Of course, when you do call her back – on your schedule – she’s going to get in your face. She’s going to make a fuss about how could you be so rude and inconsiderate. You can’t let yourself get drawn into a discussion about why it’s bad for you to ignore your mother or make her worry. The only thing you can say is “I’m sorry you worry, but I told you I’m not responding to texts or calls until X time.” “I’m sorry you feel that way but I told you how this was going to work.” Regardless of how she argues, regardless of what she throws at you, the only thing you should do is reaffirm that boundary in the first place. Not “here’s why”, not “here’s a compromise” but “I told you X, so it’s going to be X and I’m sorry if you don’t like that.” As angry as she may get, as much guilt as she may throw at you, stay strong and just be a broken record. Eventually she will get the hint. And if she doesn’t, then she can be the one who gets frustrated by your refusal to budge.
You need to draw the lines very, very clearly for your mother and stick to them. The first time you give in on the rules you set and the boundaries you establish, people will understand that your boundaries are optional, not mandatory. So you have to remain firm, no matter how difficult it may be or how guilty you feel about it. “No” is a complete sentence, but sometimes it’s the hardest one to say.
DEAR DR. NERDLOVE: I have this guy friend that I’ve been hooking up with on-and-off for years. Basically I kind of used him as an ego boost when I was way less mentally healthy or getting rejected by someone. Not great behavior on my end, I know, but I was dumber and had such low self-esteem that anyone finding me attractive was a miracle.
Anyway, I’m in a much healthier place mentally and have a great new boyfriend who I do actually like a lot. This former FWB knows it (he Facebook liked it anyway).
For the next part to make sense, I’m bisexual. Anyway, today I was out and a girl who set off my gaydar complimented my dress. I posted about it on Twitter and former FWB said “make out with her to show your thanks”. First of all, I hate my bisexuality being fetishised. Secondly, I know he’s joking, but it also demonstrates that he’d be into me making out with a random lesbian because he’d find it hot. And this isn’t the first time he’s made me uncomfortable. He’s just been overly touchy when I’m not interested anymore.
And I know he hits on basically any girl around. One of our mutual friends (who I’m closer to than this dude) gets hit on by him and she’s married. I feel like if I ever brought my new boyfriend around this group he’d either hit on me or be an asshole to him (I’ve seen him be really cold to another guy I dated).
Honestly, I would just stop talking to this guy except for our mutual friends. I do have several friends that are also his friends, and I really only get to see them when we’re in a group, in which he’s always there. I don’t know how to tell this dude he kind of creeps me out. Any advice?
– Awkward Ex Attack
DEAR AWKWARD EX ATTACK: Honestly, the best thing you can do is just be blunt and say “dude, you’re acting like a creep.” One of the reasons why the creeper friends and Missing Stairs tend to linger in social circles is because nobody ever calls them out on their bulls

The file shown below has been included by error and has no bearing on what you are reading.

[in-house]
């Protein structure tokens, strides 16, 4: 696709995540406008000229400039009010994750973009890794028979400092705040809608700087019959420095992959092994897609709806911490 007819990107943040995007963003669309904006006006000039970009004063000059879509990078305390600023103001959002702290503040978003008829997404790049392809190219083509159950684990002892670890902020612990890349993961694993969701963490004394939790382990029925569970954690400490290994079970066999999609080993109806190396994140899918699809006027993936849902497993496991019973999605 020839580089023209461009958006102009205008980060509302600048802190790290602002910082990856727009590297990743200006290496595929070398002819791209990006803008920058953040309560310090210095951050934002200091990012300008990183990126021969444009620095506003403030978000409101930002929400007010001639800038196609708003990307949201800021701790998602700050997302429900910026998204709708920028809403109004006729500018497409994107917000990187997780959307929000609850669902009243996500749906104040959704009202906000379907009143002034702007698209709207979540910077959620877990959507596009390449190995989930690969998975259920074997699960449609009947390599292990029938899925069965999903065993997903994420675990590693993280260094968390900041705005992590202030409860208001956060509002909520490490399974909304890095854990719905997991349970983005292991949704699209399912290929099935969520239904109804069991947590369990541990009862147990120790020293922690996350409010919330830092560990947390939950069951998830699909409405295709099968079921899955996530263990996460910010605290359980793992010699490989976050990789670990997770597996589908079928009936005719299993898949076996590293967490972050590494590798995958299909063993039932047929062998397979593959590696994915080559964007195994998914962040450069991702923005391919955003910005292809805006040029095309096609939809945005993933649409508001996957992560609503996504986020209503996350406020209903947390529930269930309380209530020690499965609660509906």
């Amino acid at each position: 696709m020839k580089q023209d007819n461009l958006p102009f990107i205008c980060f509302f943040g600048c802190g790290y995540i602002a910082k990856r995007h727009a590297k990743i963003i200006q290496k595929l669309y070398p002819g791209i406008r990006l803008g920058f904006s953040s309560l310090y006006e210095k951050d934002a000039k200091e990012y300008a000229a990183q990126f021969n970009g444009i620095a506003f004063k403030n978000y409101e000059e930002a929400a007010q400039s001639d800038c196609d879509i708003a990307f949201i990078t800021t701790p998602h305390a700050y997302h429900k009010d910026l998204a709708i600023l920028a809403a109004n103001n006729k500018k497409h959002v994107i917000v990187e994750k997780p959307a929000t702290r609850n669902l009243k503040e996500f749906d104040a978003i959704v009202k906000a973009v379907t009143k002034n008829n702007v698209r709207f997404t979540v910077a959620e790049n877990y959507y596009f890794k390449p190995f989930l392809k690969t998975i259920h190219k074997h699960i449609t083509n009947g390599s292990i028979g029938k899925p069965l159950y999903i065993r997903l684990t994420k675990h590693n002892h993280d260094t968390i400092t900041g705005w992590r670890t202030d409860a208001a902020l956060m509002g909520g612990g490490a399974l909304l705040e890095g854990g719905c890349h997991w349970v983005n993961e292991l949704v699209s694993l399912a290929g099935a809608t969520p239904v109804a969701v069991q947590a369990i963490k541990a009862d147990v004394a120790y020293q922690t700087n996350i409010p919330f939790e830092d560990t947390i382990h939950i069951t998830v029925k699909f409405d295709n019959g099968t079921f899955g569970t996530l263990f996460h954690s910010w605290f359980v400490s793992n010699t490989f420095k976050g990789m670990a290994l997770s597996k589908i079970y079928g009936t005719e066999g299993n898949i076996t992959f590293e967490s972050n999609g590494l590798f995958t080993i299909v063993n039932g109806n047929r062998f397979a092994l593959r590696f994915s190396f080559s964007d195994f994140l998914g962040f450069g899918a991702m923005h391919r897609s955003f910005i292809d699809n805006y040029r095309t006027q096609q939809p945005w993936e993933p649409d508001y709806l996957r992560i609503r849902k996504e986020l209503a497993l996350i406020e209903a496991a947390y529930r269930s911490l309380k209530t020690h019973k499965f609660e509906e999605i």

t. People get caught up in the Geek Social Fallacies that say we’re supposed to accept people exactly as they are and that ostracizing people for being weird or awkward is inherently bad. There’s an understandable desire to avoid “drama”, even if we tend to blame people who point out the drama instead of the ones causing it. But the fact is, unless someone steps up and says “Hey, not cool”, this guy’s going to keep going to be being an annoying sex-pest. Some folks are habitual line-steppers and they’re never going to change until someone smacks them across the nose and says “NO! BAD!”
And if nobody else is going to do it, then it may as well be you.
So the next time he starts acting like a jackass, call him on it. Let your face get serious and say “That’s not cool, knock that off.” “That’s not funny, knock it off.” “She doesn’t appreciate your hitting on her, cut it out.” “You’re making people uncomfortable, stop it.” As with My Beloved Smother, you don’t need to explain or indulge his defenses. He’ll tell you it’s just a joke. You say “it’s not funny and nobody likes it, stop doing that.” He’ll ask you why you’re being a bitch. You say “Nobody appreciates that, knock it off.” What’s wrong, you used to be cool. “You’re acting like a creep, cut it out.” She didn’t tell me to stop. “I’m telling you it’s inappropriate, so stop.”
There’s going to be that awkward moment at first when you’re taking a stand where nobody else has before. You’re going to feel like you’re out there on your own. That’s a risk. But I’m more than willing to bet that others in your social circle – especially the other women – will appreciate someone speaking up. I’m willing to bet that once someone has broken the silence, the dam will burst and other folks will feel empowered to say something too.
It may also be worth reaching out to your other friends to talk about your ex FWB before the next time you all get together. A lot of times, people will assume that nobody really has a problem with the Creepy Friend because nobody has said anything up until now. Your bringing your discomfort to the group’s attention may well be the first step to finally doing something about that particular Missing Stair.
Please send your questions to Dr. NerdLove at his website (www.doctornerdlove.com/contact); or to his email, email@example.com)